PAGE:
The European Union is reportedly considering expanding its guidelines against some ‘high risk’ Chinese communication equipment suppliers.
The Financial Times this week reported that the European Union is considering a mandatory ban on member-states using companies that might pose a security risk in their 5G networks.
This includes firms such as China’s Huawei Technologies, which has already been banned by a number of countries in 5G networks.
But a mandatory ban on firms such as Huawei across the continent of Europe, would represent a dramatic escalation of Western actions against mainly Chinese firms, due to national security worries.
The move comes as a response to increasing concerns in Brussels about certain national governments delaying action on the matter, officials reportedly told the Financial Times.
It was back in January 2020 when the European Union had issued its guidance about the role that ‘high-risk’ vendors should play in European 5G networks.
The EU guidance (called the EU toolbox) stated that members can decide what part Huawei can play in its 5G telecoms networks.
Member-states were allowed to either restrict or exclude high-risk 5G vendors from core parts of their telecoms network, and crucially the 2020 EU toolbox resisted pressure from the US for an outright ban on Chinese telecom suppliers.
A European Commission spokesperson meanwhile told Reuters it is working with member states to monitor the implementation of a toolbox of security measures.
A second progress report on the toolbox implementation is in the making and will be published in the coming weeks, after the first one from July 2020, the spokesperson told Reuters.
Huawei also did not respond to Reuters’ requests for comment.
According to the FT, the EU’s internal market commissioner Thierry Breton recently informed telecoms ministers that only a third of EU countries had actually implemented Huawei bans in critical areas.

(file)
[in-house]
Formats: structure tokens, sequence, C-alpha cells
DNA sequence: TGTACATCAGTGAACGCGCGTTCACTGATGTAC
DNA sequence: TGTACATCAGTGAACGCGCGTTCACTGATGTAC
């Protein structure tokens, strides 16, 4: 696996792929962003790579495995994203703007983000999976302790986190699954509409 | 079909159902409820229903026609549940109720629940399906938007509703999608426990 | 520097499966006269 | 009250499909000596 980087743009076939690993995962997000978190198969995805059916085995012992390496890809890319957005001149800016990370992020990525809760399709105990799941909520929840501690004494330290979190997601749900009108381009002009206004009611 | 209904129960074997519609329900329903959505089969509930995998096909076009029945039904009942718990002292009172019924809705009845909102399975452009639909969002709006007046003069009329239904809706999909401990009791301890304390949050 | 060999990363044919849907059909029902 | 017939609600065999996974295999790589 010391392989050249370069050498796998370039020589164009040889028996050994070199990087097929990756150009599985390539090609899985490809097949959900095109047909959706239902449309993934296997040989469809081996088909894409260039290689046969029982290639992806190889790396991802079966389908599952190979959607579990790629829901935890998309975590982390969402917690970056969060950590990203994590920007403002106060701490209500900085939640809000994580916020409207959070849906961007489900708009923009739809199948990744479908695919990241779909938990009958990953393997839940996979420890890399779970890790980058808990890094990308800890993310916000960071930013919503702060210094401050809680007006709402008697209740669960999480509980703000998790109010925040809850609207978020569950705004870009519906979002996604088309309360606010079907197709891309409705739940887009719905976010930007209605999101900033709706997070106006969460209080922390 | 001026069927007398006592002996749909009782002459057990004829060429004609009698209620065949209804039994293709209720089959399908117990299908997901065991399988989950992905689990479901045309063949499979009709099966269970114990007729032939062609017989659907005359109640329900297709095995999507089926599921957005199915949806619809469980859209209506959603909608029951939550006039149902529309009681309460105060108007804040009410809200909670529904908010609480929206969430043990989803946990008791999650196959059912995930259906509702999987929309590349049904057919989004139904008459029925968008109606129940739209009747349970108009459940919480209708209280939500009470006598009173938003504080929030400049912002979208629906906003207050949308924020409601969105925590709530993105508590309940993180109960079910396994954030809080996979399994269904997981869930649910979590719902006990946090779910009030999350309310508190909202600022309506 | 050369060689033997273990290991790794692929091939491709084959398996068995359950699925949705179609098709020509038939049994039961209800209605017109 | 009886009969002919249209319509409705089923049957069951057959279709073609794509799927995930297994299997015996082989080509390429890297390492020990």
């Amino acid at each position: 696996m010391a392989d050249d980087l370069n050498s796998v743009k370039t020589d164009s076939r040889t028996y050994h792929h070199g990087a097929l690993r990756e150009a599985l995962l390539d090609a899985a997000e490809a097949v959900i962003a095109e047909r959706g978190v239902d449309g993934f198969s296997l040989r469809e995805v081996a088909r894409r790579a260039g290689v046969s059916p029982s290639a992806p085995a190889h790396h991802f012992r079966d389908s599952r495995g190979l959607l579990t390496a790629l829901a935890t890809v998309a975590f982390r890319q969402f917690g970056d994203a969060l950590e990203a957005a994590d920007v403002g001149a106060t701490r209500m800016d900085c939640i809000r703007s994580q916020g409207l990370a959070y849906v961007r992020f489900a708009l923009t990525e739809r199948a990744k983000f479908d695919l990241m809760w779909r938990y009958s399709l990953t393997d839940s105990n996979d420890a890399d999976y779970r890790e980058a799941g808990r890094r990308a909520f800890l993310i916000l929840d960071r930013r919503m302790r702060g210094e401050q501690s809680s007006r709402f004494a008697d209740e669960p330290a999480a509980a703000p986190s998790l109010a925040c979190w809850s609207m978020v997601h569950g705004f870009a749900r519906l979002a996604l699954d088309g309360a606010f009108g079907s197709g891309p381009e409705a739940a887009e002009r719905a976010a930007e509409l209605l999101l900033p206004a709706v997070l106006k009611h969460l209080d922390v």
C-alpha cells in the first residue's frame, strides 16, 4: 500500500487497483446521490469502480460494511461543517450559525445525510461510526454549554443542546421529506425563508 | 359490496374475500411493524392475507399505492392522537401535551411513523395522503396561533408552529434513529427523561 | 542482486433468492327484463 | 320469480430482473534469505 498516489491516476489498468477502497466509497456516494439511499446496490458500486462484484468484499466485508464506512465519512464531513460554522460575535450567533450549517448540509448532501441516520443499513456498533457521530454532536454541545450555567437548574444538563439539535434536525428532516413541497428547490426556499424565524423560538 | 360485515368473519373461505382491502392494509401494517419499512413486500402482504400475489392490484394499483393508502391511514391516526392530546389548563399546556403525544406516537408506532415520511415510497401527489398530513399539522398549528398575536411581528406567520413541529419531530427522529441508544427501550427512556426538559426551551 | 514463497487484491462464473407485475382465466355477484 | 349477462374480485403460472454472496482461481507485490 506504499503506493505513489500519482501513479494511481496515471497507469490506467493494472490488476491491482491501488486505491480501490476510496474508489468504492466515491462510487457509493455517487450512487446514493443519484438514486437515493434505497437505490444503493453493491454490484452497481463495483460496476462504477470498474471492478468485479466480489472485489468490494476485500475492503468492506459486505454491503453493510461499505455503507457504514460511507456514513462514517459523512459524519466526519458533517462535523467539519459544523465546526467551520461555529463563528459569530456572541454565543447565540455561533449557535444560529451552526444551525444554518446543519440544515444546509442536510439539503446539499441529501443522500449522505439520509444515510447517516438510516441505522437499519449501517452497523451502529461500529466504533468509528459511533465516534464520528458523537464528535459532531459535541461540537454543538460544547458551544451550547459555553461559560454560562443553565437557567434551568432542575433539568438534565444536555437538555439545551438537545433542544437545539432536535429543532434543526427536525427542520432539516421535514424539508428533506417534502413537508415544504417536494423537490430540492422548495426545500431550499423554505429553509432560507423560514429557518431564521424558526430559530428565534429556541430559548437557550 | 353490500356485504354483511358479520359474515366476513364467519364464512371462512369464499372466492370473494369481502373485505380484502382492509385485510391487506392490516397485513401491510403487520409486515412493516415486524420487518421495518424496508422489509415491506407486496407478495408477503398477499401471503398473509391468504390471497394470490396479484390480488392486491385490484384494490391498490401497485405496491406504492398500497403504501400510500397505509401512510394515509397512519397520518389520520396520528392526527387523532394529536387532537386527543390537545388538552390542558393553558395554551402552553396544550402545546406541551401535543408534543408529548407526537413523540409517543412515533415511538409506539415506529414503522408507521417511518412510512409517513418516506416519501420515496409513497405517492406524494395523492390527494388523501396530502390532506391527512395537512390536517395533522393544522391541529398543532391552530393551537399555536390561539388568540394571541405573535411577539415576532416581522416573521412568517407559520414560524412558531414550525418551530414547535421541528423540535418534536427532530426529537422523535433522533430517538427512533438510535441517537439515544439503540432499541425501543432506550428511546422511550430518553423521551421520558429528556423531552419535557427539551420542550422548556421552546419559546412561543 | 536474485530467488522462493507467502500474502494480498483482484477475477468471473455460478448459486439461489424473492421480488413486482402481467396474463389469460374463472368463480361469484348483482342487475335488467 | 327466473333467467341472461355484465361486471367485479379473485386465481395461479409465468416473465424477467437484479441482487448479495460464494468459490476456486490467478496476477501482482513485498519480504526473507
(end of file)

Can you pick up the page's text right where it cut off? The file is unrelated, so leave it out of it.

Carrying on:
But some countries have pressed ahead with 5G bans on Huawei. In June 2022 for example, an appeals court in Sweden upheld a ruling by a lower court that banned Huawei equipment in the country.
The FT report stated that as the EU guidance in 2020 fell short of a ban, the trading bloc could introduce a mandatory ban on companies deemed to present a security risk, should member-states (such as Germany) continue to delay – amid pushback from local mobile operators.
Until recently, Germany had stopped at an outright ban on kit from Huawei and ZTE, after years of prevarication – despite intense pressure from the United States.
But in March it was reported that the German government was planning on forbidding local telecoms operators from using certain components from Chinese companies Huawei and ZTE in their 5G networks.
The slow European response stands in marked contrast to Anglo Saxon countries for example.
In May 2022, Canada became the last ‘Five Eyes’ country to order local mobile operators to remove equipment from China’s Huawei Technologies and ZTE by 2024.
Canada was very late to the party on this, compared to the other ‘Five Eyes members (US, UK, Australia, New Zealand, and Canada).
The United States had conducted a long campaign to pressure its allies to ban Huawei equipment, which included a warning about future intelligence sharing.
In 2019 then US secretary of state Mike Pompeo publicly warned that the US “may not be able to operate in certain environments if there is Huawei technology adjacent to that”.
Australia had already banned the use of Huawei telecom equipment as far back as 2012, and in 2018 that country included Huawei’s 5G equipment in that ban.
New Zealand also rejected Huawei 5G kit in that same year.
The UK took much longer to reach a complete ban, partly because Huawei was already well entrenched in Britain, having supplied gear to UK mobile phone companies for the best part of two decades.
However Prime Minister Boris Johnson in mid July 2020 ordered all Huawei equipment to be purged completely from Britain’s 5G network by 2027.